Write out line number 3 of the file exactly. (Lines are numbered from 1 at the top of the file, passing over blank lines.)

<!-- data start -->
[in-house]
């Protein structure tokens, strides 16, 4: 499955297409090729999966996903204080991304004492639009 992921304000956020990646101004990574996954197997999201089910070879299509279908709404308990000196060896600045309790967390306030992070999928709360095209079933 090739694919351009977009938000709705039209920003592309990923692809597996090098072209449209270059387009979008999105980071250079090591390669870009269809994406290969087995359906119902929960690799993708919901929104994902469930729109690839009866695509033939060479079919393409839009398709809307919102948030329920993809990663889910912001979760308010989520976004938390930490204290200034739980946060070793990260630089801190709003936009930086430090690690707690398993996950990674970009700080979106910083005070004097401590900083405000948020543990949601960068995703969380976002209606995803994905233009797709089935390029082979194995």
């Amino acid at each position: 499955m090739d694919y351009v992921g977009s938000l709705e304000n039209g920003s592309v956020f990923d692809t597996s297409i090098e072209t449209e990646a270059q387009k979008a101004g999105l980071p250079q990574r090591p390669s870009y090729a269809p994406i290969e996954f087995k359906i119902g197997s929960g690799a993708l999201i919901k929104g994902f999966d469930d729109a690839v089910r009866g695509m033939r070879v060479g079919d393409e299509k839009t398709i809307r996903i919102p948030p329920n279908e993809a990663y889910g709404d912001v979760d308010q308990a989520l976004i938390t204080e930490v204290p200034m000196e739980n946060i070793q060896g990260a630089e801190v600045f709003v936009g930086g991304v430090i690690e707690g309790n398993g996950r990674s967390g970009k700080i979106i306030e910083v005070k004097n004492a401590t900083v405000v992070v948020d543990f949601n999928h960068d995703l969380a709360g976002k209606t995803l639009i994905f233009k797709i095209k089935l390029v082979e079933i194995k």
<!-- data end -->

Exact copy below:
């Amino acid at each position: 499955m090739d694919y351009v992921g977009s938000l709705e304000n039209g920003s592309v956020f990923d692809t597996s297409i090098e072209t449209e990646a270059q387009k979008a101004g999105l980071p250079q990574r090591p390669s870009y090729a269809p994406i290969e996954f087995k359906i119902g197997s929960g690799a993708l999201i919901k929104g994902f999966d469930d729109a690839v089910r009866g695509m033939r070879v060479g079919d393409e299509k839009t398709i809307r996903i919102p948030p329920n279908e993809a990663y889910g709404d912001v979760d308010q308990a989520l976004i938390t204080e930490v204290p200034m000196e739980n946060i070793q060896g990260a630089e801190v600045f709003v936009g930086g991304v430090i690690e707690g309790n398993g996950r990674s967390g970009k700080i979106i306030e910083v005070k004097n004492a401590t900083v405000v992070v948020d543990f949601n999928h960068d995703l969380a709360g976002k209606t995803l639009i994905f233009k797709i095209k089935l390029v082979e079933i194995k």